Category Archives: Contempt

In Khrapunov v JSC BTA Bank, the Court of Appeal has ruled that a third party who helped a defendant dissipate his assets in breach of a worldwide freezing order and receivership order is liable for conspiracy to injure by unlawful means.  Contempt of court for breach of the court order qualified as the requisite … Continue reading Court of Appeal rules contempt of court constitutes “unlawful means” in claim for conspiracy to injure

A short judgment from Mr Justice Henderson on 22 July 2016 in the case of Haederle v Thomas, is a reminder of the importance of “crossing every T” when it comes to the wording of freezing injunctions, not least if one wishes for the injunction to carry a criminal sanction. In this case Mr Haederle … Continue reading Minor but uncorrected error in freezing injunction defeats committal application

The decision of Mr Justice Peter Smith in Sports Direct International plc v Rangers International Football Club plc and another [2016] EWHC 85 (Ch) to refuse to commit the respondent for contempt for alleged breach of an injunction shows the caution that the court will sometimes show when it comes to seeking to enforce injunctive … Continue reading A level playing field for contempt – Sports Direct International v Rangers

On Thursday 4 February, Olswang hosted a cross-disciplinary seminar, chaired by High Court judge, Mr Justice Birss, on the changing face of injunctions in the age of the internet and mass data. With contributions from experts in intellectual property, digital litigation, commercial litigation and employment law, the discussion covered a range of new developments, with … Continue reading Injunctions in the digital age

ADM Rice Inc v Corporacion Comercializadora De Granos Basicos SA and others is an example of the increasing use of contempt in cases where defendants are totally unresponsive to disclosure obligations which are imposed ancillary to a freezing order.  In a judgment which will rival this post for brevity, Mr Justice Philips imposed 18 month … Continue reading 18 month prison sentences imposed for non-compliance with freezing order

On 24 June, the Lord Chief Justice, Lord Thomas, issued Practice Guidance on Committal for Contempt of Court. The Guidance is intended to clarify aspects of the Practice Direction on Committal for Contempt issued in March 2015 (see our post here), which explained the operation of the fundamental principle that applications for committal of contempt … Continue reading Guidance on the Practice Direction on Committal for Contempt of Court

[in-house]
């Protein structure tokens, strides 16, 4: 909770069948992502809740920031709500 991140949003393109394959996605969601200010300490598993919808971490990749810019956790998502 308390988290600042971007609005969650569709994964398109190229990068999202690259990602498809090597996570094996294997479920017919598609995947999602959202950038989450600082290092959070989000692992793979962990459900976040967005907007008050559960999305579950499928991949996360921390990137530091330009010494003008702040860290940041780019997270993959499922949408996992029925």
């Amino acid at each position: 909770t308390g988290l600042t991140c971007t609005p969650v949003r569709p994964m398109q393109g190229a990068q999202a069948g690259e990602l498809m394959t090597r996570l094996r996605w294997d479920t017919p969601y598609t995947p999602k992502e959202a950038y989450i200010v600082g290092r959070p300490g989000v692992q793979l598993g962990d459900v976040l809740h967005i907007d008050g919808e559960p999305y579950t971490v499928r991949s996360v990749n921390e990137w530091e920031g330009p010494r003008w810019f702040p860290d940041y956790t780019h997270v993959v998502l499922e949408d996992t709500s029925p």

The Court of Appeal has exercised its discretion to hear an appeal from a party who was in contempt of several earlier court orders, in Hin-Pro International Logistics Ltd v Compania Sud Americana De Vapores SA. Several anti-suit injunctions had been made by lower courts prohibiting the appellant, Hin-Pro, from pursuing proceedings in China in … Continue reading Court of Appeal hears appeal from party in contempt of court

On 26 March 2015, the Lord Chief Justice, Lord Thomas, issued a new Practice Direction on Committal for Contempt of Court. The Practice Direction, which is expressed as applying to all proceedings for committal for contempt of court, explains how the principle of open justice (the general rule that hearings should take place and judgments … Continue reading New Practice Direction on Committal for Contempt of Court

In Okritie International Investment Management v Gersamia, Eder J committed the two respondents to prison for contempt, and endorsed a useful summary of the case law setting out when a custodial sentence is appropriate. Vladimir Gersamia and Olessia Jemai had both been involved in a substantial fraud against the applicants. In the judgment in the … Continue reading Guidance on imprisonment for contempt of court

In JSC VTB Bank v Skurikhin [2014] EWHC 4613 (Comm), Pavel Skurikhin was sentenced to 12 months’ imprisonment for contempt of court after failing to comply with disclosure obligations contained within a freezing order. This judgment demonstrates the potentially serious consequences of breaching a freezing order, but also notes that a breach must be extremely … Continue reading Reminder of the potentially serious consequences of breaching a freezing order